Virginia Regulatory Town Hall
Department of Health Professions
Board of Counseling
Regulations Governing the Practice of Professional Counseling [18 VAC 115 ‑ 20]
Action Unprofessional conduct - conversion therapy
Comment Period Ended on 8/7/2019
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8/3/19  2:35 pm
Commenter: Melissa Gostel

Conversion Therapy Does Significant Harm

Conversion "therapy" is a blatant violation of the bioethical maxim primum non nocere ("first, do no harm"). Therapists and counselors are often called upon to apply reason analogous to the Hippocratic Oath in their practice, and scientific schemata involve: 1) self-reflection/suspension of implicit biases while examining existing empirical, peer-reviewed research for causative (v. correlative) statistical significance, then 2) establishing a professional opinion and courses of action guided by those study findings, standards of professional ethics, regulatory requirements, and statutory law. In this instance, we must demand that the VA Board of Counseling hold counselors and therapists to an objective regulatory standard which protects the health of their charges and adheres to scientific research findings: that conversion "therapy" does significant harm by subjecting its sufferers to unfounded condemnations meant to undermine esteem, impede self-realization, and incite self-harm. Who are the individuals advocating for such misapprehension and mistreatment of LGBTQIA+-identifying people by the counselors and therapists they have entrusted with their care? What is the goal of such LGBTQIA+ stigma? There is absolutely no credible research - experimental, observational, or otherwise - to support the insidious belief among endorsers of gendered oppression that an LGBTQIA+ "lifestyle" falls outside the realm of social "normality," nor that such personal identities hinder self-actualization. One might wonder if conversion cruelty proponents commenting on this forum who base their bigoted pluralistic ignorance on religious and political bias lack the necessary self-awareness to question or condemn many of the vile cruelties that blighted historic psychological diagnosis and medical treatment, such as forced assimilation, sterilization, or lobotomy. Pragmatically, omissions in regulatory language make room for ambiguity, misinterpretation, and misapplication. Eliminate ambiguity from regulatory language, ally with protective justice, and support 18 VAC 115-20, -30, -50, and -60.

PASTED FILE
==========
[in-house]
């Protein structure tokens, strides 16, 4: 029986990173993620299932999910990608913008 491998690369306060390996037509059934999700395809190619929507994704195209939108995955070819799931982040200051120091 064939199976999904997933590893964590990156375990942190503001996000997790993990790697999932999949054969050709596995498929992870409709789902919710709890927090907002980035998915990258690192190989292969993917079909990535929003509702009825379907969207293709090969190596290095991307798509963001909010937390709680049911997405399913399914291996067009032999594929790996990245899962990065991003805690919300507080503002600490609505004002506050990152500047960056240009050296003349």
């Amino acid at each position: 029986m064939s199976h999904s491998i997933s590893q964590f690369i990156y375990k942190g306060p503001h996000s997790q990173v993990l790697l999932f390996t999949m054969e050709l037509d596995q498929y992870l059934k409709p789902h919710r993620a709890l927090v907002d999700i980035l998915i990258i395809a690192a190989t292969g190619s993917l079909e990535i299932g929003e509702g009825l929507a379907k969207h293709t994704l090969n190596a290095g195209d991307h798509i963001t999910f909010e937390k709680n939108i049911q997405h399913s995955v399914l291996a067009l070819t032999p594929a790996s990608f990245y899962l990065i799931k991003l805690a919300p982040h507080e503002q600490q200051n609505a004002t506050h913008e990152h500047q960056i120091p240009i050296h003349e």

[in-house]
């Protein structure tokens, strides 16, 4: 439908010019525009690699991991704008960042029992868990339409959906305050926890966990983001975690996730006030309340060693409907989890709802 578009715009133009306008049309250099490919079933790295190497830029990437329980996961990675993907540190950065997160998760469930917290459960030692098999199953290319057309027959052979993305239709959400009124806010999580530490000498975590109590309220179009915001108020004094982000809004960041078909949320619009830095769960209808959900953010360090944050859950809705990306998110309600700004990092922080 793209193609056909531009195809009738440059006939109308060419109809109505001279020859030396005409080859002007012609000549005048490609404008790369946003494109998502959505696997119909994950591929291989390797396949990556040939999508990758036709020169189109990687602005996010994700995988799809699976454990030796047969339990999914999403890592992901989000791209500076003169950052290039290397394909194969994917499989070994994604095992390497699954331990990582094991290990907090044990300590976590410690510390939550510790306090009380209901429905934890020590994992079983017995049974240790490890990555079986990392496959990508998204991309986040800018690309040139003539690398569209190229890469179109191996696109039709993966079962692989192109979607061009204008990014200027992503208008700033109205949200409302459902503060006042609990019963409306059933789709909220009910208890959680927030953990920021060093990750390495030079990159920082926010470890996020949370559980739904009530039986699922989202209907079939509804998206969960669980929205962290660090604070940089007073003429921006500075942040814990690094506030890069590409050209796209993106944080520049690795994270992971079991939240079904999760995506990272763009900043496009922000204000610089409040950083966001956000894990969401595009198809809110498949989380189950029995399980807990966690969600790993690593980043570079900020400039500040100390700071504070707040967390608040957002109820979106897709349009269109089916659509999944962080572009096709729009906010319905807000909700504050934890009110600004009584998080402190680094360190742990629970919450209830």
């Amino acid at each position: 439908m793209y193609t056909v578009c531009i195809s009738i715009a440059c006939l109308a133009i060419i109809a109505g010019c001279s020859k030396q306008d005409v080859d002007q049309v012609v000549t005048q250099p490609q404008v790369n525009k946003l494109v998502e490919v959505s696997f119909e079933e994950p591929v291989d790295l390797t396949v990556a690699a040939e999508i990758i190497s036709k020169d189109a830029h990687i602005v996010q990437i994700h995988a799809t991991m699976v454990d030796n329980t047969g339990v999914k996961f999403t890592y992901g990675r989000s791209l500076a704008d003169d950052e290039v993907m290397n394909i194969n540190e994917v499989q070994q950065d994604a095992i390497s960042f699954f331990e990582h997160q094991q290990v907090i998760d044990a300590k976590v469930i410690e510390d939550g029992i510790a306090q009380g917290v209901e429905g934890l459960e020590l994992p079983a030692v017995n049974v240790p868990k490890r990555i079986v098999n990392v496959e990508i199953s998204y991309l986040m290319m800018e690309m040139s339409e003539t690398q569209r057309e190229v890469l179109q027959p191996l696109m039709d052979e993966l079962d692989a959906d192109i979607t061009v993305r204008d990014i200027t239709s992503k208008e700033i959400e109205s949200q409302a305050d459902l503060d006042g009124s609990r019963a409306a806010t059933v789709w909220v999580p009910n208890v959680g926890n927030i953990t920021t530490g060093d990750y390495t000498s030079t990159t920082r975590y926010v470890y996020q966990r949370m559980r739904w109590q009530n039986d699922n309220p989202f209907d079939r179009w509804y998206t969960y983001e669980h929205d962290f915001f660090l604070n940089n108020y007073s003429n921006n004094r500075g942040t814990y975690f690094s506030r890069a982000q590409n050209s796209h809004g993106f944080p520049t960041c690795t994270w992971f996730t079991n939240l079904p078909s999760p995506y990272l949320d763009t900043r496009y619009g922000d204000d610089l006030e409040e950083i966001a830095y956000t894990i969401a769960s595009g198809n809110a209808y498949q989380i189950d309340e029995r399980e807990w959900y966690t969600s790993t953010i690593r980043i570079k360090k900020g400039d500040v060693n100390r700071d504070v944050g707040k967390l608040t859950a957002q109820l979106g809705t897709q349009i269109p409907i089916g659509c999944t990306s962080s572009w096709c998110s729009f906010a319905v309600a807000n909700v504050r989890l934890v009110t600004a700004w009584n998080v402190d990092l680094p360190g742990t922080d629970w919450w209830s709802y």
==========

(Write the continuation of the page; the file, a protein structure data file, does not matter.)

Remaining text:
CommentID: 74946